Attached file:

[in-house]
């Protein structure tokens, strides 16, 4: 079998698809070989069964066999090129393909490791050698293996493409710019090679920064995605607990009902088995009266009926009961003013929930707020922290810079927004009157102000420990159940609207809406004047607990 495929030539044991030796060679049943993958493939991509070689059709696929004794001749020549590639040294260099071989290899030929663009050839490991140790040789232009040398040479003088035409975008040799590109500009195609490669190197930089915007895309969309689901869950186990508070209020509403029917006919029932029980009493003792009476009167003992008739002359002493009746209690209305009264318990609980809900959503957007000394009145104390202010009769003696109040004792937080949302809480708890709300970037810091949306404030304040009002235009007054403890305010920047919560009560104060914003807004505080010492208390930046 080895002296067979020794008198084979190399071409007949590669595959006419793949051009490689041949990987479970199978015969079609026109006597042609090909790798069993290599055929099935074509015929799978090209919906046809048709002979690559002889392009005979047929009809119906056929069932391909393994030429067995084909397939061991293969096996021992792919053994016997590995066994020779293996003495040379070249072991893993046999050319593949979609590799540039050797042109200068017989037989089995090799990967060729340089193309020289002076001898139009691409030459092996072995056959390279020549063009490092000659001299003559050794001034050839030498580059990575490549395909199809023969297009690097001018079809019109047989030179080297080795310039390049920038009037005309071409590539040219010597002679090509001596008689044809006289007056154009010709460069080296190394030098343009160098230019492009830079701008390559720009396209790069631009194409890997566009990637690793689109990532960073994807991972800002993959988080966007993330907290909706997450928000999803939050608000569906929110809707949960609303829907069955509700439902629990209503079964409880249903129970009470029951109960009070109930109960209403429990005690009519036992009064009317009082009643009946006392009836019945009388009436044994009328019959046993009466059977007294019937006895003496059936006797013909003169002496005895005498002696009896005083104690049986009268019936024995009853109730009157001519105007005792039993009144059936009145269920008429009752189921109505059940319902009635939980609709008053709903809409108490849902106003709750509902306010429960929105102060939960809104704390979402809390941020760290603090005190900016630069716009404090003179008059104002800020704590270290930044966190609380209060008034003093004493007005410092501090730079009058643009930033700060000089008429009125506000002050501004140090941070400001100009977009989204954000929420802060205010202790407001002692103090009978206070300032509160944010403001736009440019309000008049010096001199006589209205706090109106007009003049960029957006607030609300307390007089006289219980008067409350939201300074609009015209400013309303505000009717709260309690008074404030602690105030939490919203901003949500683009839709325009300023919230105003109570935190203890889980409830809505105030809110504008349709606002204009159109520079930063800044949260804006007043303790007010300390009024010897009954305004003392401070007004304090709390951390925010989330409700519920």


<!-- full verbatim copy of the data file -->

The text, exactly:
[in-house]
């Protein structure tokens, strides 16, 4: 079998698809070989069964066999090129393909490791050698293996493409710019090679920064995605607990009902088995009266009926009961003013929930707020922290810079927004009157102000420990159940609207809406004047607990 495929030539044991030796060679049943993958493939991509070689059709696929004794001749020549590639040294260099071989290899030929663009050839490991140790040789232009040398040479003088035409975008040799590109500009195609490669190197930089915007895309969309689901869950186990508070209020509403029917006919029932029980009493003792009476009167003992008739002359002493009746209690209305009264318990609980809900959503957007000394009145104390202010009769003696109040004792937080949302809480708890709300970037810091949306404030304040009002235009007054403890305010920047919560009560104060914003807004505080010492208390930046 080895002296067979020794008198084979190399071409007949590669595959006419793949051009490689041949990987479970199978015969079609026109006597042609090909790798069993290599055929099935074509015929799978090209919906046809048709002979690559002889392009005979047929009809119906056929069932391909393994030429067995084909397939061991293969096996021992792919053994016997590995066994020779293996003495040379070249072991893993046999050319593949979609590799540039050797042109200068017989037989089995090799990967060729340089193309020289002076001898139009691409030459092996072995056959390279020549063009490092000659001299003559050794001034050839030498580059990575490549395909199809023969297009690097001018079809019109047989030179080297080795310039390049920038009037005309071409590539040219010597002679090509001596008689044809006289007056154009010709460069080296190394030098343009160098230019492009830079701008390559720009396209790069631009194409890997566009990637690793689109990532960073994807991972800002993959988080966007993330907290909706997450928000999803939050608000569906929110809707949960609303829907069955509700439902629990209503079964409880249903129970009470029951109960009070109930109960209403429990005690009519036992009064009317009082009643009946006392009836019945009388009436044994009328019959046993009466059977007294019937006895003496059936006797013909003169002496005895005498002696009896005083104690049986009268019936024995009853109730009157001519105007005792039993009144059936009145269920008429009752189921109505059940319902009635939980609709008053709903809409108490849902106003709750509902306010429960929105102060939960809104704390979402809390941020760290603090005190900016630069716009404090003179008059104002800020704590270290930044966190609380209060008034003093004493007005410092501090730079009058643009930033700060000089008429009125506000002050501004140090941070400001100009977009989204954000929420802060205010202790407001002692103090009978206070300032509160944010403001736009440019309000008049010096001199006589209205706090109106007009003049960029957006607030609300307390007089006289219980008067409350939201300074609009015209400013309303505000009717709260309690008074404030602690105030939490919203901003949500683009839709325009300023919230105003109570935190203890889980409830809505105030809110504008349709606002204009159109520079930063800044949260804006007043303790007010300390009024010897009954305004003392401070007004304090709390951390925010989330409700519920």